0305

High

>0.5

Severe

Additional fouling and slagging parameters have been developed; however, many of these serve as guides to be used in conjunction with other parameters and the operating experience of the various coals and boiler units. Some of these factors include:

1. The silica/alumina ratio (SiO2/Al2 O3) can provide additional information relating to ash fusibility [8]. The general range of values is between 0.8 and 4.0; for two coals having similar base/acid ratios, the one with a higher silica/alumina ratio should have lower fusibility temperatures.

2. The iron/calcium ratio (Fe2O3/CaO) indicates the fluxing (i.e., lowering of the ash fusion temperature) potential of the iron and calcium in the ash. Iron/calcium ratios between 1.0 and 0.2 have a marked effect on lowering the fusibility temperatures of coal ash, and extreme effects are evident between ratios of 3.0 and 0.3 [8].

3. A dolomite percentage (DP) is defined as:

which is used primarily for coal ashes with a basic oxide content over 40% (i.e., western U.S. coals). It has been empirically related to the viscosity of coal ash slags and, at a given basic concentration, a higher DP usually results in higher fusion temperatures and higher slag viscosities [8].

4. A silica percentage (SP) is defined as:

which has been empirically correlated with the viscosity of coal ash slags. As SP increases, the slag viscosity increases [8].

The development of a reliable coal-screening tool has long been a goal of the utility industry. The indices based on ASTM coal and ash analysis have provided useful information to boiler designers and operators but are not refined enough to be applied to all coals and all boilers. Also, because many of these indices were developed for bituminous coals, they are poor indicators of performance when applied to low-rank coals; consequently, different analytical techniques are being applied and new indices are continually being developed. Many of these new indices rely heavily on computer-controlled scanning electron microscopy coupled with coal and coal ash analyses. The technique of automated or computer-controlled scanning electron microscopy has enabled the identification and sizing of coal mineral matter in situ and is also used to determine the inherent or extraneous nature of the mineral matter in coal. The direct analysis of mineral matter in coal, size determinations, and observation of the association of mineral matter with coal particles are essential to determining the behavior of mineral matter during combustion of pulverized coal. Examples of indices include wall slagging, convective pass fouling based on either sulfates or silicates being the primary bonding component, cyclone slagging, and deposit strength [31]. Many of the indices developed by industry are proprietary.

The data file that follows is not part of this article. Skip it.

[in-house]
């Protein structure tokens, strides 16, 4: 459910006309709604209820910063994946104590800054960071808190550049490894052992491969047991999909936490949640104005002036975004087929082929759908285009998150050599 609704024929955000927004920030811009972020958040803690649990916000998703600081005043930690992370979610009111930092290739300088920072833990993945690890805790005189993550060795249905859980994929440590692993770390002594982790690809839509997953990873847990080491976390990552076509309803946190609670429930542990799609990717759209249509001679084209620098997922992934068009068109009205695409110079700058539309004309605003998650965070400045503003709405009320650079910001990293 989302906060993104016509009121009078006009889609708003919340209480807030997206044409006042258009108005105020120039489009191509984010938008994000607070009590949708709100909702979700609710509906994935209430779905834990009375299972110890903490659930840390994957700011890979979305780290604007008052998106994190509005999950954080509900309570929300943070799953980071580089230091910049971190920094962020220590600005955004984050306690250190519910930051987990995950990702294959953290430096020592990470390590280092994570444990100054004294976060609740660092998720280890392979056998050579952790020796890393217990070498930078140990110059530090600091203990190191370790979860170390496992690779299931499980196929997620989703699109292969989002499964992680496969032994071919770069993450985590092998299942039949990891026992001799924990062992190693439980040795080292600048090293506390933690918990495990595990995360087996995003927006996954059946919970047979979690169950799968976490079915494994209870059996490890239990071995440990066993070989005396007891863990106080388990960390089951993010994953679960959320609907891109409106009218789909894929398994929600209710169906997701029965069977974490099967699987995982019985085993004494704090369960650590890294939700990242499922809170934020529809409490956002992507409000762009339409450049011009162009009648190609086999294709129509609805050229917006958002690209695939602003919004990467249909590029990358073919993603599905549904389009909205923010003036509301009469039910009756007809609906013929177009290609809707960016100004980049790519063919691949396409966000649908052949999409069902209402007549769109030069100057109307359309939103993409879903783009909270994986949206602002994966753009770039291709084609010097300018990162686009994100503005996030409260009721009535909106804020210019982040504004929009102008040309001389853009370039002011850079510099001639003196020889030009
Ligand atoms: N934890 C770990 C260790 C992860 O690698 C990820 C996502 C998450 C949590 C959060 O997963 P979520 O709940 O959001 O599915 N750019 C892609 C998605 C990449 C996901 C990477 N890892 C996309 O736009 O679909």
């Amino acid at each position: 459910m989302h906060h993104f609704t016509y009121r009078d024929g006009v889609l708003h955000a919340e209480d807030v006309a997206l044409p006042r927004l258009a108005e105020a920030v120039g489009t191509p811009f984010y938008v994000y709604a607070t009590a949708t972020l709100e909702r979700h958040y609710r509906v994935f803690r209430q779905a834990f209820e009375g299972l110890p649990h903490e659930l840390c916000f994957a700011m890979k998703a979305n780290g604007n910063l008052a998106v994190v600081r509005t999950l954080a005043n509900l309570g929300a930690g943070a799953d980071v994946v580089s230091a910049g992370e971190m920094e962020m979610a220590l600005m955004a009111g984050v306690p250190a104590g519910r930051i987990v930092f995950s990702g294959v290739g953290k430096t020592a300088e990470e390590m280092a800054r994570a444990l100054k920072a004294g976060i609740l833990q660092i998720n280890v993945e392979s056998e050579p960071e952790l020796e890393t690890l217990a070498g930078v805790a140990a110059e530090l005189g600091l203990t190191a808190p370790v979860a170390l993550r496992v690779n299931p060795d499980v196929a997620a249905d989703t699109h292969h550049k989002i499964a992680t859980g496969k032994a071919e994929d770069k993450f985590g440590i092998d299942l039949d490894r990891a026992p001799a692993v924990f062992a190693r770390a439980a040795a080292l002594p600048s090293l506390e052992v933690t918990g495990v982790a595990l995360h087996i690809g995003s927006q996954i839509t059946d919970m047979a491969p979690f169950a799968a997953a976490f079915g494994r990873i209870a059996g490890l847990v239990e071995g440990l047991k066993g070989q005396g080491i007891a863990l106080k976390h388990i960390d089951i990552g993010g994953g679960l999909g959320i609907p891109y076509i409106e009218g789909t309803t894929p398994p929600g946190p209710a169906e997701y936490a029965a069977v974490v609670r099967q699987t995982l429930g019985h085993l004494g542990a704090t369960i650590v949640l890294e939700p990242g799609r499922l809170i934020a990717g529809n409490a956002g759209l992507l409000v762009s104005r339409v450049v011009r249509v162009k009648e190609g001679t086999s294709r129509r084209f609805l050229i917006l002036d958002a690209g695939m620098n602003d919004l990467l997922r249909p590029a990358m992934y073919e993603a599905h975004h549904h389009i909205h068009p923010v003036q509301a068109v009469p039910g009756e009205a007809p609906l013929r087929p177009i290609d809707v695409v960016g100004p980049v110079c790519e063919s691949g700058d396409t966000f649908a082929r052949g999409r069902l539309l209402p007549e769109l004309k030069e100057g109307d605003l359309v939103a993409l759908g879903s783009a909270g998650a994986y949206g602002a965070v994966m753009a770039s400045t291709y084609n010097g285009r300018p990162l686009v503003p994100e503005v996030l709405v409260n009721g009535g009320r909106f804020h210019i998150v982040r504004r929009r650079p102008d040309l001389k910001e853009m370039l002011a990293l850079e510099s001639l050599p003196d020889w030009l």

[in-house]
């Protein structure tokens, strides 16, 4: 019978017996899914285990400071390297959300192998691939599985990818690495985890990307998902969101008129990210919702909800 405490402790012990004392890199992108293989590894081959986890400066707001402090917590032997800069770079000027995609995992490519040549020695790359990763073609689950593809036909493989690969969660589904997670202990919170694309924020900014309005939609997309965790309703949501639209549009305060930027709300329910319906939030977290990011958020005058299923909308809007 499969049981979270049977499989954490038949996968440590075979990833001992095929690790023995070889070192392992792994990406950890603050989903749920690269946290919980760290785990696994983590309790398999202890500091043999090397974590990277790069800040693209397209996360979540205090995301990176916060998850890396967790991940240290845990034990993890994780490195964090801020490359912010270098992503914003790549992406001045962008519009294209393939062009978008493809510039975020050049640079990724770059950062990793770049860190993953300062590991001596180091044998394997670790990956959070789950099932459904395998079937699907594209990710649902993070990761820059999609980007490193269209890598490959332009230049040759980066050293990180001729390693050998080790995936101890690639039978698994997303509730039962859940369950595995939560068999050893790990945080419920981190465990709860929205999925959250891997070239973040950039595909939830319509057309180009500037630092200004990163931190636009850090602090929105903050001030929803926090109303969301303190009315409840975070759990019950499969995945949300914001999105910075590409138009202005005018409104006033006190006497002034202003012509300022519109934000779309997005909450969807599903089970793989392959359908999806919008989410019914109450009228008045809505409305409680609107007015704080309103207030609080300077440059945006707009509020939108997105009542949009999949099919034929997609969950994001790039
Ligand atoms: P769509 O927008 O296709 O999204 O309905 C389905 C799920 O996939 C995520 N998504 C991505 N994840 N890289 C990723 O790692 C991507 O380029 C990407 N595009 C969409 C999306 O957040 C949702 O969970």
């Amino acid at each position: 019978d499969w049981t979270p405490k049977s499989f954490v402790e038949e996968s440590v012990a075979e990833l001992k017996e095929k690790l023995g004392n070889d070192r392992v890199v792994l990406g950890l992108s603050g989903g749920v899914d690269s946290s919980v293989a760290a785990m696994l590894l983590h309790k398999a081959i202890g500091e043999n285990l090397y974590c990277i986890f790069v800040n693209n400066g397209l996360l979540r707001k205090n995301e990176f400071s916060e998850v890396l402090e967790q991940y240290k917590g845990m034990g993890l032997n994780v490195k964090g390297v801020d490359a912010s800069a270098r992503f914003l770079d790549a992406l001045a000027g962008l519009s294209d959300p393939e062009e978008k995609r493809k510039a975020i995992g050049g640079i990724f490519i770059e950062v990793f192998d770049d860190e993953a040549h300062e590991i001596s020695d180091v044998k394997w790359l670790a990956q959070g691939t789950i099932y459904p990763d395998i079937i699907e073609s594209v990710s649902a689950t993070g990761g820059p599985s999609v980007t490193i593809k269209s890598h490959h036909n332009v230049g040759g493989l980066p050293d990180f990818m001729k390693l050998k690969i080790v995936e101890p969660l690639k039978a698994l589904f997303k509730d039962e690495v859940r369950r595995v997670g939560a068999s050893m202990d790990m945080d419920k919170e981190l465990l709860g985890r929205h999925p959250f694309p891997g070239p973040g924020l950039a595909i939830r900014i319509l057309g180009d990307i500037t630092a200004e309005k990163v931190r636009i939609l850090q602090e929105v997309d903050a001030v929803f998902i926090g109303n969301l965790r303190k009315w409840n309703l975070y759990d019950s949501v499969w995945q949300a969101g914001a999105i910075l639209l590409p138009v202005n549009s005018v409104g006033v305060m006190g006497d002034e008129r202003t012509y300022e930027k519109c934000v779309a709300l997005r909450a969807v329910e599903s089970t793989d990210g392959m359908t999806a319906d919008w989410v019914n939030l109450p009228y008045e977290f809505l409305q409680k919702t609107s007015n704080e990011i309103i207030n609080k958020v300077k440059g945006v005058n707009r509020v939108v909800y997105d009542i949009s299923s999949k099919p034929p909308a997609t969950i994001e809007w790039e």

As emphasized in this section, a major factor affecting furnace performance in large coal-fired utility boilers is the inorganic matter of the fuel. Most problems with the ash are associated with its effect on heat transfer by thermally insulating furnace wall tubes and convective pass tube banks. Accumulation of ash deposits can decrease the heat transfer rate to the tube surface, resulting in high flue gas temperatures.

Boiler manufacturers have developed their own empirical relationships to predict furnace performance and the effect of ash slagging and fouling. Also, testing coals in pilot-scale slagging and fouling combustors or boilers is routinely performed by boiler manufacturers, universities, and other test facilities to assess deposition performance. Each boiler manufacturer has its own criteria to allow for the effects of the ash characteristics; these are based on sound engineering judgment and years of experience with boilers of similar size.

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